Paper

The best paper tubes are made from spiral-wound kraft paper. Some are made of lesser quality paper that tears a lot easier. Those may still be useful if they can be stabilized by saturating them with CA glue or low viscosity epoxy.

A perfect paper tube - a core tube from Glad Pack food film.
core paper tube building material

Paper tubes come in a all sizes and is often used in packaging of various household items and as shipping tubes. They can therefore easily be found for free or at minimal cost. You can also buy them commercially as rocket body tubes at very reasonable prices.

I'm not sure what the diameter of the turrets were on the originals. As I laid it out on the plans 1 3/8 inch, or about 35mm, outside diameter looked right at 1:32 scale. As I was scrounging for a suitable tube, I found the paper core for a GLAD pack food film at exactly that size.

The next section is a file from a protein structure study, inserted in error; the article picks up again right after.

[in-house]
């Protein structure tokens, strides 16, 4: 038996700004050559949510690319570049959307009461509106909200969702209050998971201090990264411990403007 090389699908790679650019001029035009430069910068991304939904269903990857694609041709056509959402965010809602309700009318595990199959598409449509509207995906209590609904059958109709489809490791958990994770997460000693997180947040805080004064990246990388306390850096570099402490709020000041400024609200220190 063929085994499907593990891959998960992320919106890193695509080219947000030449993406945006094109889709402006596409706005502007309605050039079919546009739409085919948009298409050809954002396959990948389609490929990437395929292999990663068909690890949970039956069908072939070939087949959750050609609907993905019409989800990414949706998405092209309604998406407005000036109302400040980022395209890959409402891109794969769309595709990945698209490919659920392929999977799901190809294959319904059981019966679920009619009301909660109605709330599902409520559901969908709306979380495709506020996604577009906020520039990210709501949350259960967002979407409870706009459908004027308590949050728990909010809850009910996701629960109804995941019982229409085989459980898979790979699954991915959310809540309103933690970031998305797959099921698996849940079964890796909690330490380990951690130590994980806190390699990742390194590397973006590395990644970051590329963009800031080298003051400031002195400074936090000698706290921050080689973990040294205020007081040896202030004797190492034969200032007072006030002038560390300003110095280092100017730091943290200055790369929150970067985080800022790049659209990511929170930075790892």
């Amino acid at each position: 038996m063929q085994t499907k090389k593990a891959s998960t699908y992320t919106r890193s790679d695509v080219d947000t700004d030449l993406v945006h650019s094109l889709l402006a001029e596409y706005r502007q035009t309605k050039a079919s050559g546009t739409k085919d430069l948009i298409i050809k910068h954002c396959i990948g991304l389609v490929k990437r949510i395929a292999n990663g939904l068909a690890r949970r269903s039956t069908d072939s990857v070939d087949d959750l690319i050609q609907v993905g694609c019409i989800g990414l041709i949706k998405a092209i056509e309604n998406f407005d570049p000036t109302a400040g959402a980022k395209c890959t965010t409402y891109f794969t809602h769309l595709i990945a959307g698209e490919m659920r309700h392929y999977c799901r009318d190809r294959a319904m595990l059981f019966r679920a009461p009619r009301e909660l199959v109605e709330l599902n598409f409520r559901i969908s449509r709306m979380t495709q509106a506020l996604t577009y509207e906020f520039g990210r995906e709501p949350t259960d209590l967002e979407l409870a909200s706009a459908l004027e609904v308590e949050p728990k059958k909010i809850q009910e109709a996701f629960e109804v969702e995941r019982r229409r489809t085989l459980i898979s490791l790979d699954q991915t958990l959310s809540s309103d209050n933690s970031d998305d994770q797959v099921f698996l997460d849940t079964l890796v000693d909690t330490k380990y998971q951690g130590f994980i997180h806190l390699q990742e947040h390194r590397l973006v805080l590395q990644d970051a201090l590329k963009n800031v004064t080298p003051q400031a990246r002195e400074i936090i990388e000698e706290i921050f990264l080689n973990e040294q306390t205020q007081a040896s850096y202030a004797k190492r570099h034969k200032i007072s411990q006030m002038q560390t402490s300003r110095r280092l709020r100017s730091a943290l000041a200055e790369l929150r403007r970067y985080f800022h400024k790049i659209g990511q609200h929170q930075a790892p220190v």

The wall thickness is about 1/16" or 1.5mm. Be careful with thin walled tubes as they may not stay round. Roundness is also an issue with lesser quality paper, you know that pulpy stuff that feels like a TP core. If it feels firm as you press on it with your fingers it will most likely be OK.

If you're out of luck scrounging for a free roll, consider getting the rocket body tube for BT-55 or BT-56 engines for the 1:32 scale PT boat. The outside diameters are for both are just a hair under 1 3/8" (34mm).

For 1:24 it gets a little trickier. You should be looking for 1 7/8 OD (47mm), and frankly, I have not found a matching paper tube for that size. Since weight is much less critical at that scale, 1-1/2" schedule 40 PVC or ABS pipe should work out quite well at 1.9" (48mm) OD.